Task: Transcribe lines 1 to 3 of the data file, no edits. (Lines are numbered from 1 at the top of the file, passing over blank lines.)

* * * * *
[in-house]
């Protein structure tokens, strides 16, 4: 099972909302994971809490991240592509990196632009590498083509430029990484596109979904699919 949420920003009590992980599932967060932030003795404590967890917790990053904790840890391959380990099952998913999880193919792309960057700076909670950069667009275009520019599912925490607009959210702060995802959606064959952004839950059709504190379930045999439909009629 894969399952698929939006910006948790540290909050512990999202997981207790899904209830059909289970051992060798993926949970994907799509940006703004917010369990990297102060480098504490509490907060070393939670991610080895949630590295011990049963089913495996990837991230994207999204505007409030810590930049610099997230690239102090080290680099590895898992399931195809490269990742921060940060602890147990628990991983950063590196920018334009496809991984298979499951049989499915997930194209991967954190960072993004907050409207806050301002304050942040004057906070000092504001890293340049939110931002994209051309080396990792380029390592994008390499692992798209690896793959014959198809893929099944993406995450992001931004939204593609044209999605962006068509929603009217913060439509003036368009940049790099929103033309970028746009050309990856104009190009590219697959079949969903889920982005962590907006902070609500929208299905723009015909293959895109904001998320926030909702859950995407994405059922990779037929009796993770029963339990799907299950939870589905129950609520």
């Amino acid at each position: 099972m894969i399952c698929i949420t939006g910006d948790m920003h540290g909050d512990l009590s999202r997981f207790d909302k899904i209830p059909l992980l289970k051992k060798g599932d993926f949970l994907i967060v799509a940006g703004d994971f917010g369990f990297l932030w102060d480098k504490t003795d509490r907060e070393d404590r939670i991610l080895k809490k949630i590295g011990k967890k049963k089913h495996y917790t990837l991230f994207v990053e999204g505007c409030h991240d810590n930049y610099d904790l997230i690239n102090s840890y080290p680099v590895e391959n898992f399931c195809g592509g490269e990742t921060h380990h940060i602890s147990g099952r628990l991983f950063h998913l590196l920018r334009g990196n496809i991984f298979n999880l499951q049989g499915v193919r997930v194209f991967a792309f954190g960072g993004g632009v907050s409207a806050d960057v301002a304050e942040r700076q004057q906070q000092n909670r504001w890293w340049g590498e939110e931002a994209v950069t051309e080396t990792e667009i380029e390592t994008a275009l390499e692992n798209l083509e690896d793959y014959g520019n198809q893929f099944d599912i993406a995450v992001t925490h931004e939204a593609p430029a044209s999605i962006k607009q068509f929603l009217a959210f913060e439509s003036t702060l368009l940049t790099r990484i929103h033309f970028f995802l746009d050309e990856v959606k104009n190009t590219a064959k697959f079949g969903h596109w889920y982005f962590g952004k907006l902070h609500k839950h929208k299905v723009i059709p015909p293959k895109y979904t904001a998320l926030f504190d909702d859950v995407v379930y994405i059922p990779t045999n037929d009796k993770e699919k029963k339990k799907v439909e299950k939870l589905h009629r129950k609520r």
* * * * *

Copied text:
[in-house]
């Protein structure tokens, strides 16, 4: 099972909302994971809490991240592509990196632009590498083509430029990484596109979904699919 949420920003009590992980599932967060932030003795404590967890917790990053904790840890391959380990099952998913999880193919792309960057700076909670950069667009275009520019599912925490607009959210702060995802959606064959952004839950059709504190379930045999439909009629 894969399952698929939006910006948790540290909050512990999202997981207790899904209830059909289970051992060798993926949970994907799509940006703004917010369990990297102060480098504490509490907060070393939670991610080895949630590295011990049963089913495996990837991230994207999204505007409030810590930049610099997230690239102090080290680099590895898992399931195809490269990742921060940060602890147990628990991983950063590196920018334009496809991984298979499951049989499915997930194209991967954190960072993004907050409207806050301002304050942040004057906070000092504001890293340049939110931002994209051309080396990792380029390592994008390499692992798209690896793959014959198809893929099944993406995450992001931004939204593609044209999605962006068509929603009217913060439509003036368009940049790099929103033309970028746009050309990856104009190009590219697959079949969903889920982005962590907006902070609500929208299905723009015909293959895109904001998320926030909702859950995407994405059922990779037929009796993770029963339990799907299950939870589905129950609520």
């Amino acid at each position: 099972m894969i399952c698929i949420t939006g910006d948790m920003h540290g909050d512990l009590s999202r997981f207790d909302k899904i209830p059909l992980l289970k051992k060798g599932d993926f949970l994907i967060v799509a940006g703004d994971f917010g369990f990297l932030w102060d480098k504490t003795d509490r907060e070393d404590r939670i991610l080895k809490k949630i590295g011990k967890k049963k089913h495996y917790t990837l991230f994207v990053e999204g505007c409030h991240d810590n930049y610099d904790l997230i690239n102090s840890y080290p680099v590895e391959n898992f399931c195809g592509g490269e990742t921060h380990h940060i602890s147990g099952r628990l991983f950063h998913l590196l920018r334009g990196n496809i991984f298979n999880l499951q049989g499915v193919r997930v194209f991967a792309f954190g960072g993004g632009v907050s409207a806050d960057v301002a304050e942040r700076q004057q906070q000092n909670r504001w890293w340049g590498e939110e931002a994209v950069t051309e080396t990792e667009i380029e390592t994008a275009l390499e692992n798209l083509e690896d793959y014959g520019n198809q893929f099944d599912i993406a995450v992001t925490h931004e939204a593609p430029a044209s999605i962006k607009q068509f929603l009217a959210f913060e439509s003036t702060l368009l940049t790099r990484i929103h033309f970028f995802l746009d050309e990856v959606k104009n190009t590219a064959k697959f079949g969903h596109w889920y982005f962590g952004k907006l902070h609500k839950h929208k299905v723009i059709p015909p293959k895109y979904t904001a998320l926030f504190d909702d859950v995407v379930y994405i059922p990779t045999n037929d009796k993770e699919k029963k339990k799907v439909e299950k939870l589905h009629r129950k609520r």